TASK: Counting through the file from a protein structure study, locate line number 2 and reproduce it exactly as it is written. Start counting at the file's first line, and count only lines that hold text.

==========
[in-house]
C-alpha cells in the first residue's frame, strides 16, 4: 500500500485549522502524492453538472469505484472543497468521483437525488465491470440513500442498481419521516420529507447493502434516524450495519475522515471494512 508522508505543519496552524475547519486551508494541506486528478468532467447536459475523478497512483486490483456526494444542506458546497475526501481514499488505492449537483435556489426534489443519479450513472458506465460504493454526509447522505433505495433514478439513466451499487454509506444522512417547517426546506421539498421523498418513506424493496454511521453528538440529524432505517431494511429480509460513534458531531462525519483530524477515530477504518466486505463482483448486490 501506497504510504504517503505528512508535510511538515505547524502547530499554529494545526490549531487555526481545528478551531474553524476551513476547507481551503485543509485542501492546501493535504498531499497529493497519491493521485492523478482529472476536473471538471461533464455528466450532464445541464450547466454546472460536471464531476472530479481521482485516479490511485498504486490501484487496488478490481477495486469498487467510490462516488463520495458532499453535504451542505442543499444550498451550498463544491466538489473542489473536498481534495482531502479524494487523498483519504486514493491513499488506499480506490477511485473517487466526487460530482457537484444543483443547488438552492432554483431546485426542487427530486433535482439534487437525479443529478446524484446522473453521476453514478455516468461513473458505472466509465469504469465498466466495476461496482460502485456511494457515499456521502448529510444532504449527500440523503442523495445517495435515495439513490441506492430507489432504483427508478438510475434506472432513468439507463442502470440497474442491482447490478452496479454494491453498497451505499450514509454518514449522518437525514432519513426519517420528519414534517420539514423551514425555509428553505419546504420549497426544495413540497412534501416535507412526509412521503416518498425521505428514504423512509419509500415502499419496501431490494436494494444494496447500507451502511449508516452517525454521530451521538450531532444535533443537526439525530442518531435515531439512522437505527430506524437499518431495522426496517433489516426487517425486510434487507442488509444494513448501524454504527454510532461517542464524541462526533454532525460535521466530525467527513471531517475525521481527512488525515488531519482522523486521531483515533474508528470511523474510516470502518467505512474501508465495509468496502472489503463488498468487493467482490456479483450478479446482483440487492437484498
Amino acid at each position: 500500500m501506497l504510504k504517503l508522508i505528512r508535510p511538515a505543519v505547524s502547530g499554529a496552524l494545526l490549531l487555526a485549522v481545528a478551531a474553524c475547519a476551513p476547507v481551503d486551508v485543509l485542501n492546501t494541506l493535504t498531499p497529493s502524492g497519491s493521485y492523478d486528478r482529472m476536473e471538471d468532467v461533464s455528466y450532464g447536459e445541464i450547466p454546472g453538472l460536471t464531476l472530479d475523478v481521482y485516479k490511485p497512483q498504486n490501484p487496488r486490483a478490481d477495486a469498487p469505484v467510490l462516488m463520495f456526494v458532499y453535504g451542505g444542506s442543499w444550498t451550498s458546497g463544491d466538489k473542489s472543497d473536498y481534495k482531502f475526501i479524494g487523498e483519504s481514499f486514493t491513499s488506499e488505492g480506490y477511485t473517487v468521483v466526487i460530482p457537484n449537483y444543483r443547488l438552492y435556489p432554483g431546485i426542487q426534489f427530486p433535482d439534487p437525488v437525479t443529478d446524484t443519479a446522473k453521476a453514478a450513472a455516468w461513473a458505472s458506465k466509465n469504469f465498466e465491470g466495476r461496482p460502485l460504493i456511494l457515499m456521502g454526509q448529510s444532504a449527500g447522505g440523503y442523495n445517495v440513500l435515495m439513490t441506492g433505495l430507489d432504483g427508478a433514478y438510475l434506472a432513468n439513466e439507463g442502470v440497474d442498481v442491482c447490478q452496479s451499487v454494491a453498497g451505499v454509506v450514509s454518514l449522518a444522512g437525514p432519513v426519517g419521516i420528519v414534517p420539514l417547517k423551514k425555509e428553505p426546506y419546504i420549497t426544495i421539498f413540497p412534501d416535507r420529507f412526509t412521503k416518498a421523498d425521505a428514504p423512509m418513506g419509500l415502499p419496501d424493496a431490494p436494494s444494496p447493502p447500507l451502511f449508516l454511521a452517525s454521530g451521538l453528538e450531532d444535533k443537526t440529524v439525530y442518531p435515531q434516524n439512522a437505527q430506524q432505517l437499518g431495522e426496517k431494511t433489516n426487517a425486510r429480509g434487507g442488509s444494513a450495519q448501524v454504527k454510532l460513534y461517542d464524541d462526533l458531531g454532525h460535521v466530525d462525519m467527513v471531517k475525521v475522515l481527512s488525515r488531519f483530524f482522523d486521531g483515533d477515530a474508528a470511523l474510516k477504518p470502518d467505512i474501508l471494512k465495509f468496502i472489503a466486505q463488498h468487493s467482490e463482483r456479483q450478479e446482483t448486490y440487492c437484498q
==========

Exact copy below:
C-alpha cells in the first residue's frame, strides 16, 4: 500500500485549522502524492453538472469505484472543497468521483437525488465491470440513500442498481419521516420529507447493502434516524450495519475522515471494512 508522508505543519496552524475547519486551508494541506486528478468532467447536459475523478497512483486490483456526494444542506458546497475526501481514499488505492449537483435556489426534489443519479450513472458506465460504493454526509447522505433505495433514478439513466451499487454509506444522512417547517426546506421539498421523498418513506424493496454511521453528538440529524432505517431494511429480509460513534458531531462525519483530524477515530477504518466486505463482483448486490 501506497504510504504517503505528512508535510511538515505547524502547530499554529494545526490549531487555526481545528478551531474553524476551513476547507481551503485543509485542501492546501493535504498531499497529493497519491493521485492523478482529472476536473471538471461533464455528466450532464445541464450547466454546472460536471464531476472530479481521482485516479490511485498504486490501484487496488478490481477495486469498487467510490462516488463520495458532499453535504451542505442543499444550498451550498463544491466538489473542489473536498481534495482531502479524494487523498483519504486514493491513499488506499480506490477511485473517487466526487460530482457537484444543483443547488438552492432554483431546485426542487427530486433535482439534487437525479443529478446524484446522473453521476453514478455516468461513473458505472466509465469504469465498466466495476461496482460502485456511494457515499456521502448529510444532504449527500440523503442523495445517495435515495439513490441506492430507489432504483427508478438510475434506472432513468439507463442502470440497474442491482447490478452496479454494491453498497451505499450514509454518514449522518437525514432519513426519517420528519414534517420539514423551514425555509428553505419546504420549497426544495413540497412534501416535507412526509412521503416518498425521505428514504423512509419509500415502499419496501431490494436494494444494496447500507451502511449508516452517525454521530451521538450531532444535533443537526439525530442518531435515531439512522437505527430506524437499518431495522426496517433489516426487517425486510434487507442488509444494513448501524454504527454510532461517542464524541462526533454532525460535521466530525467527513471531517475525521481527512488525515488531519482522523486521531483515533474508528470511523474510516470502518467505512474501508465495509468496502472489503463488498468487493467482490456479483450478479446482483440487492437484498